After winning the 2011 NL MVP award, Ryan Braun had a few minor difficulties this past offseason. However, he has shaken off those distractions to again be one of the most valuable players in the league. A .320/.401/.617 line with 20 homers and 13 steals will set both sabermetricians' and fantasy gurus' hearts aflutter. No problems there.

Zack Greinke is setting himself up for a massive free-agent payday this winter with an 8-2 record, 2.81 ERA, and 99 whiffs in his first 96 innings. The Brew Crew has the ace starter every team relishes.

Before a fractured right hand May 27, Jonathan Lucroy put up a .345/.387/.583 triple-slash mark that any player, let alone a catcher, would be quite happy with. (Well, maybe not Joey Votto.) He's unlikely to keep that up when he returns, but the catching position has provided some very nice pop (13 total homers) for Milwaukee.

Shaun Marcum has been very solid for the Brewers, going 5-3 with a 3.39 ERA and 77 strikeouts in 82.1 innings. However, he just went on the DL with elbow discomfort, never an encouraging sign, but particularly this season, which may come to be known as "The Year of the 100 Tommy John Surgeries."

Aramis Ramirez has been about as expected, providing a .270/.345/.488 line with nine homers, 42 RBI and speed and defense your grandmother probably could match.

Aside from those contributions, it's been a sea of mediocrity or worse. Yovani Gallardo and Randy Wolf have been disappointing in the rotation. Norichika Aoki has been solid but unspectacular, while Corey Hart has provided thump but little else. Nyjer Morgan, Rickie Weeks and Cesar Izturis (filling in for the injured Alex Gonzalez) all have been atrocious.

The core is there for Milwaukee, but the surrounding cast needs to step with some assistance for the Brewers to make some noise in the division this year.

Houston Astros

Just about everyone (and literally everyone among THT voters) expected the Astros to be awful. Anything other than a cellar-dweller finish would have been an upset. Imagine our surprise to see Houston not on pace to challenge the 1962 Mets for the worst record in modern major league history.

No, a 30-42 mark is anything but great, but it doesn't scream, "Look at the hideous beast that is the Houston Astros!" In fact, a few players are shining brightly as the 'Stros look ahead to life in the American League West starting next season.

A middle infield consisting of Jose Altuve and Jed Lowrie is a good start for a franchise looking to build toward contention a few years down the road. The diminutive Altuve is hitting over .300, somehow slugging .450 and stealing a few bases a month while manning the keystone. He's the type of player any fan can root for. Lowrie, acquired from Boston for the now-injured Mark Melancon, has 13 long balls and 13 doubles, takes some walks, and holds his own at shortstop.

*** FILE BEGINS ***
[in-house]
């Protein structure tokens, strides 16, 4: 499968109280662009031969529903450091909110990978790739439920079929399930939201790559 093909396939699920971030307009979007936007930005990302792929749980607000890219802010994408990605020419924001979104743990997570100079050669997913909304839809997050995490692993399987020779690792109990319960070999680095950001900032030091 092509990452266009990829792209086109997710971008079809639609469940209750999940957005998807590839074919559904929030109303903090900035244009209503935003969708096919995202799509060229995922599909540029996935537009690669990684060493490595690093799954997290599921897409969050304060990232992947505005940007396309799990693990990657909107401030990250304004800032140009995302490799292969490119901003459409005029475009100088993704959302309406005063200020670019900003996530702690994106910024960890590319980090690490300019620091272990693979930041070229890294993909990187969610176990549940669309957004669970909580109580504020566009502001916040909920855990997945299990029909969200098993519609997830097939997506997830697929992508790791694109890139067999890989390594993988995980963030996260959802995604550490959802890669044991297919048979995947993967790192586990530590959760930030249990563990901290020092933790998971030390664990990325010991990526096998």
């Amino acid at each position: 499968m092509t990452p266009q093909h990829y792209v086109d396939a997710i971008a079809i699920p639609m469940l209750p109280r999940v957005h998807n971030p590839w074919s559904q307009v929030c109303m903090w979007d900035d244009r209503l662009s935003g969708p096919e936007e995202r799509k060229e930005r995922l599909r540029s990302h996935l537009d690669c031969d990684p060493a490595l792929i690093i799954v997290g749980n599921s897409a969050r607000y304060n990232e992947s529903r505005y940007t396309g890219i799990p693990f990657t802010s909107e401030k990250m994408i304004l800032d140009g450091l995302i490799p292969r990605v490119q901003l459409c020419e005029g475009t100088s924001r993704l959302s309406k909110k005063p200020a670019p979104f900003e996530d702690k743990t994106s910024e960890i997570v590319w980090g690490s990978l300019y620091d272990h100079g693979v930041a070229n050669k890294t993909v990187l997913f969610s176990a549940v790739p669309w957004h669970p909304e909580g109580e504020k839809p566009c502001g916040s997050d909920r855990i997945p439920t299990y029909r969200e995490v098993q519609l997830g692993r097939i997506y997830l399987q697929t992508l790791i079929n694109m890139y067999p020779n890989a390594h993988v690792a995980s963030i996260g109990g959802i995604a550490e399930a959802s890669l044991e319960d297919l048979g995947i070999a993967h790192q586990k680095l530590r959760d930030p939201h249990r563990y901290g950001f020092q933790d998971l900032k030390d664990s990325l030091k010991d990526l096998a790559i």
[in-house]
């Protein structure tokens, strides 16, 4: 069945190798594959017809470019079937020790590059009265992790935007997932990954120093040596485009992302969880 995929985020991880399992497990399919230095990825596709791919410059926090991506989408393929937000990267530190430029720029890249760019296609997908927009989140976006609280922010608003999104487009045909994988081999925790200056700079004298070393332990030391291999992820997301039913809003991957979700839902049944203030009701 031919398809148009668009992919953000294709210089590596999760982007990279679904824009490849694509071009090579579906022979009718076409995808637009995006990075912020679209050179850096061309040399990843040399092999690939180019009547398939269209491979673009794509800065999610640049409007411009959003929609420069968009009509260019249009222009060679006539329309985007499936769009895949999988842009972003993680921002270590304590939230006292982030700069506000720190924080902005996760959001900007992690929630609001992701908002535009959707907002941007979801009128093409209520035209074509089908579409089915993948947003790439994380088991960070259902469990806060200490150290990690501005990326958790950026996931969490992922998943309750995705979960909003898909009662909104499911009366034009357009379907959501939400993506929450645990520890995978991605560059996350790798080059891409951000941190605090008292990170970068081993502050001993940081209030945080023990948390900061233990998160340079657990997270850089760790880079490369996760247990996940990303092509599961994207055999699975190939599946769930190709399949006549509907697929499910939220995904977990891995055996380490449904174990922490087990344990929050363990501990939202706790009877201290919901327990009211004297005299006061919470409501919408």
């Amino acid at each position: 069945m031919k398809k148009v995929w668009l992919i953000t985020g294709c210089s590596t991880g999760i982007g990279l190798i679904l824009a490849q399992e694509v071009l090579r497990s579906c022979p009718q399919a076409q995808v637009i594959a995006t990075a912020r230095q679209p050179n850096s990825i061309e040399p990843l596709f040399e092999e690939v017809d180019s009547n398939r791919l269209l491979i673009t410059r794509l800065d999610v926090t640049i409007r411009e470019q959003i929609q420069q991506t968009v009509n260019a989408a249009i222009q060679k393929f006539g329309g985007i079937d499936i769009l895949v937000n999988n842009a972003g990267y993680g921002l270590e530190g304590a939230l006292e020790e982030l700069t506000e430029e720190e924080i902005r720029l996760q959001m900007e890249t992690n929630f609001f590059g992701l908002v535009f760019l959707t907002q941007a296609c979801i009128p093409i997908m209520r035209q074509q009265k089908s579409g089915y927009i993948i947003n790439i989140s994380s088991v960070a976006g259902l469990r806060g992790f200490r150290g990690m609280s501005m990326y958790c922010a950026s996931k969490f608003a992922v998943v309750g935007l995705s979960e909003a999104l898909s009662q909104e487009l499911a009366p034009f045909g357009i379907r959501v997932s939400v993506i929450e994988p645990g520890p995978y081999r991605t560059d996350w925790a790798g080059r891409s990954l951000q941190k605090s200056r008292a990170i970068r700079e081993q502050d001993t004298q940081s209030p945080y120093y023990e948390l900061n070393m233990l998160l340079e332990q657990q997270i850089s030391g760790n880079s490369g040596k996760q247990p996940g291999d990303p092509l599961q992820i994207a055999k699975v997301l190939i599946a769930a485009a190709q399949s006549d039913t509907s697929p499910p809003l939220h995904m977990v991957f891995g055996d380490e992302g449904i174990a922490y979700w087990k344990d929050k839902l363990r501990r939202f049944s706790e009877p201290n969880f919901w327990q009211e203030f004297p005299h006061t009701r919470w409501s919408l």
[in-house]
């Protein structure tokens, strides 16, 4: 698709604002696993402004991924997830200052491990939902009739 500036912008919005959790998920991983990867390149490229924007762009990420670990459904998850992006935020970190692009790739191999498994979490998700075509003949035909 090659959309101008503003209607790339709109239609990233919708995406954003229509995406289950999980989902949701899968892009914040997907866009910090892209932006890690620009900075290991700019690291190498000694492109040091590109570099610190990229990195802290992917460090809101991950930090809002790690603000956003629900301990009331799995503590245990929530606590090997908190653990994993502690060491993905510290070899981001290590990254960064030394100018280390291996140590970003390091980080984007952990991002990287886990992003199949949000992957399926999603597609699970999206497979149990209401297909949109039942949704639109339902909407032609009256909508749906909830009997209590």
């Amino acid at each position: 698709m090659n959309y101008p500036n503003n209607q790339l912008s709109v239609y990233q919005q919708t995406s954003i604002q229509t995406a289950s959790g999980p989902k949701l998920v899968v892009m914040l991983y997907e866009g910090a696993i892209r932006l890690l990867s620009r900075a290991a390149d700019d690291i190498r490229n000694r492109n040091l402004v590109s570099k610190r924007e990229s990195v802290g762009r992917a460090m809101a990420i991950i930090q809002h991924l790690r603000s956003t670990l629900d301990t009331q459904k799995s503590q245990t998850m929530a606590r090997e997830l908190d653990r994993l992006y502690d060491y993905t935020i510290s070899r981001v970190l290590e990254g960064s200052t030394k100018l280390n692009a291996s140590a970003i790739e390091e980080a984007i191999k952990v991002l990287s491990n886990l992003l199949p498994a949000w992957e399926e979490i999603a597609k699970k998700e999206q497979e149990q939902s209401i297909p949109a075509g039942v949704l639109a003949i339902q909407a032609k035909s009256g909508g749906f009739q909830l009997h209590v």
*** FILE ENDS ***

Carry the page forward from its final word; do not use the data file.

Wandy Rodriguez, Brett Myers and Carlos Lee all are performing well as they audition for other teams, since none of these three is likely to be an Astro after July 31. The haul from these potential deals should help push the Astros back to relevancy some time in the middle of the decade.

Chicago Cubs

Do you think this is what Theo Epstein envisioned when he took over the Cubs front office? He had his work cut out for him ending the Curse of the Bambino on Boston, but the Red Sox weren't nearly as bad then as this year's Cubbies are now. At 24-47, no team has a worse record, and a brighter future looks to be quite a way out in the future.

Dealing Ryan Dempster seemed to be item No. 1 on the agenda before he went on the DL. A trade still should happen, but Dempster's injury and the chunk of the season lost because of it will eat into the return Epstein and crew will garner for their top starting pitcher. Matt Garza could join Dempster on his way out of town, but Garza's middling performance won't yield much bounty.

The annual debate about whether anyone would be crazy enough to assume Alfonso Soriano's pact is heating up again, as is his bat, with 13 homers and a .478 slugging percentage now to Soriano's credit. Even so, Chicago would have to eat a big chunk of this contract to send Soriano packing.

Other than dealing every old and/or expensive player in sight (Carlos Marmol comes to mind, as well), Epstein needs to figure out if Bryan LaHair is for real, and, if so, how to find room for him and Anthony Rizzo in the same lineup—and soon. Aside from that, the plan should be to avoid more free-agent pitfalls, draft well, and be patient.

Cubs fans, it's once again time to wait 'til next year. (Actually, it's more like 2015, but I was trying to be kind.)

Greg Simons continues to hold out hope that some major league team will have need of a past-his-prime left-handed shortstop. If you know of such an opportunity, or want to contact him for any other reason, he can be reached at gregbsimons AT yahoo DOT com.